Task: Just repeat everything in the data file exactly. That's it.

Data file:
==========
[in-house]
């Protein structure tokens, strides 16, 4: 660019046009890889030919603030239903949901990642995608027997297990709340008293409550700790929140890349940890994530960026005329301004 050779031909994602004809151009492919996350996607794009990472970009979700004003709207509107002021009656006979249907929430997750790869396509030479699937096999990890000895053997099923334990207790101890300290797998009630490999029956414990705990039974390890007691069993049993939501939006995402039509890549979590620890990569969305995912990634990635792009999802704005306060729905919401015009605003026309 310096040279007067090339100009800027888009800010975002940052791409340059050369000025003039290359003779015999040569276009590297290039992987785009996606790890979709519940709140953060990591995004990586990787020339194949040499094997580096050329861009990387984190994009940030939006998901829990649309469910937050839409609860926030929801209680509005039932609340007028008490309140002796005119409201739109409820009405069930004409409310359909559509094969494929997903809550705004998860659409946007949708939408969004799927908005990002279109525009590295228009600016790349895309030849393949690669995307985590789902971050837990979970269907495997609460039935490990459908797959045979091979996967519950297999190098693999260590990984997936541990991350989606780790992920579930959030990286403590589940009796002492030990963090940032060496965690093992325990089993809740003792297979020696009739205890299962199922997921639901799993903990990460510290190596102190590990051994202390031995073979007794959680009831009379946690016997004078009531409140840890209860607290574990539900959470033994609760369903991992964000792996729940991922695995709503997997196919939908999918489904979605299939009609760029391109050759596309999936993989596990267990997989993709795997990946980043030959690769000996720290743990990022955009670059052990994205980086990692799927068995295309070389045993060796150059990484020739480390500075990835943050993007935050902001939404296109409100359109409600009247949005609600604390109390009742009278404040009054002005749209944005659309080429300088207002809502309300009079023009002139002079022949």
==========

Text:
[in-house]
């Protein structure tokens, strides 16, 4: 660019046009890889030919603030239903949901990642995608027997297990709340008293409550700790929140890349940890994530960026005329301004 050779031909994602004809151009492919996350996607794009990472970009979700004003709207509107002021009656006979249907929430997750790869396509030479699937096999990890000895053997099923334990207790101890300290797998009630490999029956414990705990039974390890007691069993049993939501939006995402039509890549979590620890990569969305995912990634990635792009999802704005306060729905919401015009605003026309 310096040279007067090339100009800027888009800010975002940052791409340059050369000025003039290359003779015999040569276009590297290039992987785009996606790890979709519940709140953060990591995004990586990787020339194949040499094997580096050329861009990387984190994009940030939006998901829990649309469910937050839409609860926030929801209680509005039932609340007028008490309140002796005119409201739109409820009405069930004409409310359909559509094969494929997903809550705004998860659409946007949708939408969004799927908005990002279109525009590295228009600016790349895309030849393949690669995307985590789902971050837990979970269907495997609460039935490990459908797959045979091979996967519950297999190098693999260590990984997936541990991350989606780790992920579930959030990286403590589940009796002492030990963090940032060496965690093992325990089993809740003792297979020696009739205890299962199922997921639901799993903990990460510290190596102190590990051994202390031995073979007794959680009831009379946690016997004078009531409140840890209860607290574990539900959470033994609760369903991992964000792996729940991922695995709503997997196919939908999918489904979605299939009609760029391109050759596309999936993989596990267990997989993709795997990946980043030959690769000996720290743990990022955009670059052990994205980086990692799927068995295309070389045993060796150059990484020739480390500075990835943050993007935050902001939404296109409100359109409600009247949005609600604390109390009742009278404040009054002005749209944005659309080429300088207002809502309300009079023009002139002079022949």